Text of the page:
Obtaining a Grant of a Petition to Revive Just Became More Difficult
- March 9, 2020
- Posted by: Susan McBee
- Category: Blog
On March 2, 2020, the U.S. Patent and Trademark Office issued a notice in the Federal Register (85 Fed. Reg. 12222), in which the Office indicated that effective immediately, it may start requiring additional information about whether a delay in seeking the revival of an abandoned application, acceptance of a delayed maintenance fee payment, or acceptance of a delayed priority or benefit claim was unintentional, particularly in cases where the lapse is more than 2 years.
M.P.E.P. § 711.03(c)(II)(D), states:
The Office does not generally question whether there has been an intentional or otherwise impermissible delay in filing an initial petition pursuant to 37 CFR 1.137(a) or (b), when such petition is filed: (A) within 3 months of the date the applicant is first notified that the application is abandoned; and (2) within 1 year of the date of abandonment of the application. Thus, an applicant seeking revival of an abandoned application is advised to file a petition pursuant to 37 CFR 1.137 within 3 months of the first notification that the application is abandoned to avoid the question of intentional delay being raised by the Office (or by third parties seeking to challenge any patent issuing from the application).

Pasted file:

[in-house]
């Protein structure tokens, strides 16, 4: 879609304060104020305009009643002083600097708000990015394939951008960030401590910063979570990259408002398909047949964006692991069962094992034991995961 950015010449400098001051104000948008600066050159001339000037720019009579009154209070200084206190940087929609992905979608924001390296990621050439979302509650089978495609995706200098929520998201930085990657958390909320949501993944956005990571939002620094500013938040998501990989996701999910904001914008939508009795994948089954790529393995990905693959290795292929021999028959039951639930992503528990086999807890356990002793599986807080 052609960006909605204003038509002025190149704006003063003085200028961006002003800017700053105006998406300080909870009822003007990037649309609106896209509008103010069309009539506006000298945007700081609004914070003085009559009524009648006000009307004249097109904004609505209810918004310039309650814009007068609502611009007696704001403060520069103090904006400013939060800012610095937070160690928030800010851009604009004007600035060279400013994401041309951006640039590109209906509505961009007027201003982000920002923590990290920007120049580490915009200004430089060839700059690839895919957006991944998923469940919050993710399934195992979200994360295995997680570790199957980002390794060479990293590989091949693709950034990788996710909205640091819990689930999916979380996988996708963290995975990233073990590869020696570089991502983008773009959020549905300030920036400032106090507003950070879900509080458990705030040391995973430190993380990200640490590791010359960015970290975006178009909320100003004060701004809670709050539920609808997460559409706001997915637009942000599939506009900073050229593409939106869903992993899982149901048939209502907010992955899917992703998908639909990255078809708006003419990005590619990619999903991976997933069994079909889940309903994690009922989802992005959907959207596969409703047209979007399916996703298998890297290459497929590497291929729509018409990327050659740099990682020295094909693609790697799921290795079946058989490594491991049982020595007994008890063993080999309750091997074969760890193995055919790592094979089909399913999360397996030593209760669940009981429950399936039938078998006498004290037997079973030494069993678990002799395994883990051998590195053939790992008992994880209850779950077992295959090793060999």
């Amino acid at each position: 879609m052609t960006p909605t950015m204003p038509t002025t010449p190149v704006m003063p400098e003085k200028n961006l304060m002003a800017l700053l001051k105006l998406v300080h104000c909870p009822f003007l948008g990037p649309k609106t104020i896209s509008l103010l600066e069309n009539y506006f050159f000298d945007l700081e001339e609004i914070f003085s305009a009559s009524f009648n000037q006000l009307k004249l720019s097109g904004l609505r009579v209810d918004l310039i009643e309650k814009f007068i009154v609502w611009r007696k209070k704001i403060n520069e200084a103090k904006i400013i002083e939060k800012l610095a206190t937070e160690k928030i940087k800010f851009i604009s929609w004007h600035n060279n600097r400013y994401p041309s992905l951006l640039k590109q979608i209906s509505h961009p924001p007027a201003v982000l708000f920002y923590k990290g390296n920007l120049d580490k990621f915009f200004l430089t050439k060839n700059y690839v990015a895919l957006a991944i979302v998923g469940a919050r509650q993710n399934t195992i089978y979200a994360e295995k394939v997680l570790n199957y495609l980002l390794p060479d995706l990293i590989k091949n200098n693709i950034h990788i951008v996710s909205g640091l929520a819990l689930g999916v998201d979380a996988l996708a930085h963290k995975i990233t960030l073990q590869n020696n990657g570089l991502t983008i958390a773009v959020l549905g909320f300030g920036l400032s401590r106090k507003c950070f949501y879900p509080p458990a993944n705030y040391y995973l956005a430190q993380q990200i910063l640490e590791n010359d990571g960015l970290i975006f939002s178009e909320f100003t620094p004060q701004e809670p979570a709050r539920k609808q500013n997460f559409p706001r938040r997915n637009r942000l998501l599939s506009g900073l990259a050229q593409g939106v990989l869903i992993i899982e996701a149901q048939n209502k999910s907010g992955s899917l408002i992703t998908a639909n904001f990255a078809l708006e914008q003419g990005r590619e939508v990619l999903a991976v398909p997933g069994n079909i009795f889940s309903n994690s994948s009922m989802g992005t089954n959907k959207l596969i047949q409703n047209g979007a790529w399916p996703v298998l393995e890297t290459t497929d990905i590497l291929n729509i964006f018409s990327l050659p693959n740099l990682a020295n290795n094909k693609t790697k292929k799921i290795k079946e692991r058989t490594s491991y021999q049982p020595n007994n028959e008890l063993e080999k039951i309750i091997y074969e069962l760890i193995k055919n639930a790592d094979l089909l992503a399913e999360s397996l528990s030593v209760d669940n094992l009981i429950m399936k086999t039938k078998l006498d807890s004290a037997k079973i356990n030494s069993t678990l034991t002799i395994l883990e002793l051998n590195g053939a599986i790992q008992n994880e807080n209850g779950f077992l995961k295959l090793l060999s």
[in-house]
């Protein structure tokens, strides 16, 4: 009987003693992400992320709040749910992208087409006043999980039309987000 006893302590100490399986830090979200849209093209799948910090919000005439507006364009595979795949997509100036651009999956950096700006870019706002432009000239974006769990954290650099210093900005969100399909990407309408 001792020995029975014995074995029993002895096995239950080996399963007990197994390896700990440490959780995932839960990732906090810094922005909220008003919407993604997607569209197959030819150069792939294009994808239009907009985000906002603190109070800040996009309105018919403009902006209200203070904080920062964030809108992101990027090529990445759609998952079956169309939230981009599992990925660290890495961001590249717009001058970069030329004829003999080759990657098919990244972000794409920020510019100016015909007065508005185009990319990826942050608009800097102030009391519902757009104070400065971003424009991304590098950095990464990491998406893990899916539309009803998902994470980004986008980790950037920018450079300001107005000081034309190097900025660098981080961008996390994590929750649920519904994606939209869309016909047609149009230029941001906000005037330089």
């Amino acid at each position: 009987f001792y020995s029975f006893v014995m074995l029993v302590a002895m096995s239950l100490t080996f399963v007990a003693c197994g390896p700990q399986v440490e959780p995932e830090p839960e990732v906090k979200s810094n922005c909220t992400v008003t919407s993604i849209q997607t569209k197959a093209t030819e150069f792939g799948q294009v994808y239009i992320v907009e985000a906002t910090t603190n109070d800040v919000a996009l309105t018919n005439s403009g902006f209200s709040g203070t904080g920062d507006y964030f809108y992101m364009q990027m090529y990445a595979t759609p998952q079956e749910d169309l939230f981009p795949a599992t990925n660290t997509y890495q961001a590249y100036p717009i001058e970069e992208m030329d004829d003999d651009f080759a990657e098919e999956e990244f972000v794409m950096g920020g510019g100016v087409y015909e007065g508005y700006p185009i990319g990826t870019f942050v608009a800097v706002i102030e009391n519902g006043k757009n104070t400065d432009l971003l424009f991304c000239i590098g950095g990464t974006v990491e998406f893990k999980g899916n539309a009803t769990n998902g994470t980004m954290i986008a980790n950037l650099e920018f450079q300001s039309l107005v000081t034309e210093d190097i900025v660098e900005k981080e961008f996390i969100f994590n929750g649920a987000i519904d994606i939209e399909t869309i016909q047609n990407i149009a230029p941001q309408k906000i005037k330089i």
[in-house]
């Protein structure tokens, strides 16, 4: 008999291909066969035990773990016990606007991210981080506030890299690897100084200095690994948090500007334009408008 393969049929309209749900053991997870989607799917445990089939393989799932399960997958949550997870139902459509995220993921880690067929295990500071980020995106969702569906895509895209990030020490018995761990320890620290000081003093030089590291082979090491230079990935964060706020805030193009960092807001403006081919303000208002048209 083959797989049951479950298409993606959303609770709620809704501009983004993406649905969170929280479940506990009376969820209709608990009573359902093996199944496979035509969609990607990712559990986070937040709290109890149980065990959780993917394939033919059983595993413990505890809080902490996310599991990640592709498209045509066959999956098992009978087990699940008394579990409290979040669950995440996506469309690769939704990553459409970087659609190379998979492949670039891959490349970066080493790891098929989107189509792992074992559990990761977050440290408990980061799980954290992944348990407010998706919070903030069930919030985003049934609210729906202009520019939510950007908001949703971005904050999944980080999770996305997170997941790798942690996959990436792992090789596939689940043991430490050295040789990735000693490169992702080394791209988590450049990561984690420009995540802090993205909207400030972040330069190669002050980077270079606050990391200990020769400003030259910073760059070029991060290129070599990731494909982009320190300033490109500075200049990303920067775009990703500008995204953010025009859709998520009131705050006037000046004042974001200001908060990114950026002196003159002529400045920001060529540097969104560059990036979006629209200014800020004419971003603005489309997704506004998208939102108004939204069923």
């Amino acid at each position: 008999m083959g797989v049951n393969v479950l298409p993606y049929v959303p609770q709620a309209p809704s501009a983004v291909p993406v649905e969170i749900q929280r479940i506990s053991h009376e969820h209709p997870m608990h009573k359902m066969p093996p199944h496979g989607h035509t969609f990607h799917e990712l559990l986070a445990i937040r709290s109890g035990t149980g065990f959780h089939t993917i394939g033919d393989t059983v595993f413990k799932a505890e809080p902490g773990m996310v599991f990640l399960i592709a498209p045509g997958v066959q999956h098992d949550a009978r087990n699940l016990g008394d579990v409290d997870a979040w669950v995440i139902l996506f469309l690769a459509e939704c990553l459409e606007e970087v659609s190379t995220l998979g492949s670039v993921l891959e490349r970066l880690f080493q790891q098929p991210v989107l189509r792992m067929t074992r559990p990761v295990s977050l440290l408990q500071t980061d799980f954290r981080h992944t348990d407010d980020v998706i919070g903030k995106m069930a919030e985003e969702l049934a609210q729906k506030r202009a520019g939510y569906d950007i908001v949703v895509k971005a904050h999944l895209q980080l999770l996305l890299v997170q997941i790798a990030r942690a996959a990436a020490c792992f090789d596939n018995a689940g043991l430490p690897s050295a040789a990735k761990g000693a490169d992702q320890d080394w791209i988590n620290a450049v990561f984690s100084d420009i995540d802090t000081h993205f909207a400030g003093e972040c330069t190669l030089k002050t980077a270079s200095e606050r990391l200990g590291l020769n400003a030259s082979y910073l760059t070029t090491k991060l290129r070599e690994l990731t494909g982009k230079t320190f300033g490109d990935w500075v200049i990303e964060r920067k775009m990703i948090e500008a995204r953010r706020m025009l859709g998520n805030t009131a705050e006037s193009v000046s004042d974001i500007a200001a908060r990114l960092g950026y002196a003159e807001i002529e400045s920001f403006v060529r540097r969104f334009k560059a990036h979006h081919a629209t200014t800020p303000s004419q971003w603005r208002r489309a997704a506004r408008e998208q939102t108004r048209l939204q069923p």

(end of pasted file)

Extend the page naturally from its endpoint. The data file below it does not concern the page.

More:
In the notice, the Office indicates:
The USPTO may revisit the two-year time period established in this notice for requiring an additional explanation as to whether a delay is unintentional at a future point and may adjust the time period based on an evaluation of whether a two-year time period is appropriate for requesting additional information when determining whether a period of delay is unintentional.
The notice further states that:
“[n]othing in this notice should be taken as an indication that the USPTO will only require additional information in consideration of a petition . . . filed more than two years after [the date an application became abandoned, the date a patent expired, or the due date of the priority or benefit claim].” Instead, “[t]he USPTO may require additional information whenever there is a question as to whether the delay was unintentional.”
In view of the March 2 notice, it is reasonable to potentially expect a lengthier petition process and more back and forth with the Office in order to reinstate unintentionally lapsed patents and applications from now on.